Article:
1 Corinthians tackles many issues, and shows the Apostle’s heart for God’s Gospel and His people. Paul explores the depths of the problems in the church at Corinth, and probes the false values which they are living for, in the place of Christ. Paul has done his work. Now the Corinthians need to get in step through a hearty Spirit-led obedience to what they’ve been taught. Obviously, the same is true of us.
If the letter’s fireworks are over, don’t think that the final chapter of this or any other of Paul’s letters is unimportant. So often, it is here that the main emphases and the lessons of the letter are pushed home a final time. Here are three:
Serve the needy
The first heartbeat of grace in a believer’s life is the outward look to the needs of others in Christ. Suddenly, we’re aware that others need to experience this grace as much as we do. That might be those who are outside Christ, but it is equally those who are already part of His Body, whether in our local church or elsewhere.
Paul put considerable effort into raising a collection from the Gentile churches for the relief of the poor and needy in Jerusalem. It was a genius stroke of showing the world, as well as the Jerusalem church, that the true church is one for people of all places and races. Paul knew that this gift collected from former pagans would speak of the grace which brings new life and new community. So Paul proposes a weekly collection, with the gift gradually increasing until he comes to organise its taking up to Jerusalem (vv.1-4).
What we do with our money says everything about where our hearts are. It’s easy to spend it on ourselves, or on those we know and love. It’s equally easy to save it. But can you give of your money to those who need it who you’ve never met? Can you give to strangers who are totally unlike you, apart from their shared profession of faith in Jesus? In that way, they are your brothers and sisters in Christ. Giving to them is a duty and a privilege.
This command is a challenge to the Corinthians who have shown themselves to be very proud and selfish. Giving attacks personal pride. Try it. It works.
Do strategic ministry
Paul outlines his travel plans and hopes (vv.5-6). That includes making more than a passing visit to the Corinthians (v.7). He wants to give them time, time which was so precious to him, in order to iron out problems and deepen relationships. People mattered to him. And ministry to them was the top priority, whether to the church or to unbelievers. That conviction filled his diary. But it also meant that he wasn’t a slave to the plans he noted in his diary, but was alive to the guidance of God. So in the same breath as he tells the Corinthians that he wants to come to see them, he tells them that “a great door for effective ministry has opened for me” (v.9), which might delay his arrival. In other words, he is so open to the grace of God that he wants to strategise his time and gifts to serve it – even when “there are many who oppose me.”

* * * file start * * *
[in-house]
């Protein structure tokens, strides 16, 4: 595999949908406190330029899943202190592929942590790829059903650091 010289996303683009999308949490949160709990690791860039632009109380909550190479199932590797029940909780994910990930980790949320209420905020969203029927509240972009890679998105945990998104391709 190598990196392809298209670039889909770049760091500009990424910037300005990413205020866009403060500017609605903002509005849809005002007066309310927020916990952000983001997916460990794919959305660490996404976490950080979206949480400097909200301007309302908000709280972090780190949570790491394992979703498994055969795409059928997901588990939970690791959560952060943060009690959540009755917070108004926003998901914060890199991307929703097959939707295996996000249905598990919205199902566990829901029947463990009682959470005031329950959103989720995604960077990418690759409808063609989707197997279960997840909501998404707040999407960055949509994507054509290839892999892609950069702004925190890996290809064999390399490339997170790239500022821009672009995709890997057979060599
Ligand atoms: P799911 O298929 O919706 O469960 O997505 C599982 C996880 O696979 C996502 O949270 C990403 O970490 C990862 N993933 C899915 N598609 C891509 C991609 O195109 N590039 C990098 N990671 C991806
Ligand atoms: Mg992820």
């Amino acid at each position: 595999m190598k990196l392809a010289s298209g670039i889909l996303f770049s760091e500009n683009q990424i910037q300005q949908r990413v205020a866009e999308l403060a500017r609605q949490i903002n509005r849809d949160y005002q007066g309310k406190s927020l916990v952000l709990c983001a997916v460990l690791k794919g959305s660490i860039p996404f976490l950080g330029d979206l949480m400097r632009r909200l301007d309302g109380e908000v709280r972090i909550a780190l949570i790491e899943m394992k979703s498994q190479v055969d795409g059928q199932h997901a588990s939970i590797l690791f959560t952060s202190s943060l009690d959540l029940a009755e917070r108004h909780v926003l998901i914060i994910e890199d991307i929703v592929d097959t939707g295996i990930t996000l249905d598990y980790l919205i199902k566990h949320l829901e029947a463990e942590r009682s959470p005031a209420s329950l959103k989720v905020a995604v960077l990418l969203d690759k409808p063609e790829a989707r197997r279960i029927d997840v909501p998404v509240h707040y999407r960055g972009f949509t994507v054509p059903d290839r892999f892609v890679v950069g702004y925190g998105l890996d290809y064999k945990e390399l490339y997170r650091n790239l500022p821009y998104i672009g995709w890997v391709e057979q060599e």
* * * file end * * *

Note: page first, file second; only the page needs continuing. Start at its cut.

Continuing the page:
We need to learn lessons ourselves. How often do we just press on in a given direction as individuals, or even as a church, or no better reason that it looked a good idea to us, when we first made the decision? We may call ourselves principled, trustworthy or well-organised; but we might be failing to see where the Lord is leading, and therefore what we should be doing. Stay humble, be open to God’s Spirit, keep focused on Gospel service. And God will lead, even if you have to tear up the diary.
Honour the workers
Timothy and Apollos were dear to Paul’s heart. He wants them to be dear to the Corinthians, too (vv.10-12). It’s not hard to see that Paul is referring to strain in his relationship with his close colleague Apollos. Here it’s a case of “love always trusts, hopes and perseveres” (13.7). Whatever their past tensions, Paul is committed to serving alongside him, as he has learned that the best Gospel work isn’t done by lone rangers, but by co-workers, who deal with differences and commit to honouring one another.
Our Christian maturity is in real evidence when we “submit to such as these and to everyone who joins in the work, and labours at it” (v.17). Whether they are leaders, co-workers, those who excel in hospitality, encouragement, prayer of whatever else, Paul’s vision is for a church where workers love each other and serve together (vv.15-24). The Gospel is too precious to be jeopardised by a church of selfish or proud people. If God can give us saving grace, He can certainly give us sanctifying grace. The message of 1 Corinthians is that we are called to be like holy like Jesus: we are to be humble, loving, persevering, and doing all things to the glory of God. How we treat each other says everything about how we relate to Jesus. This is His Body, afterall.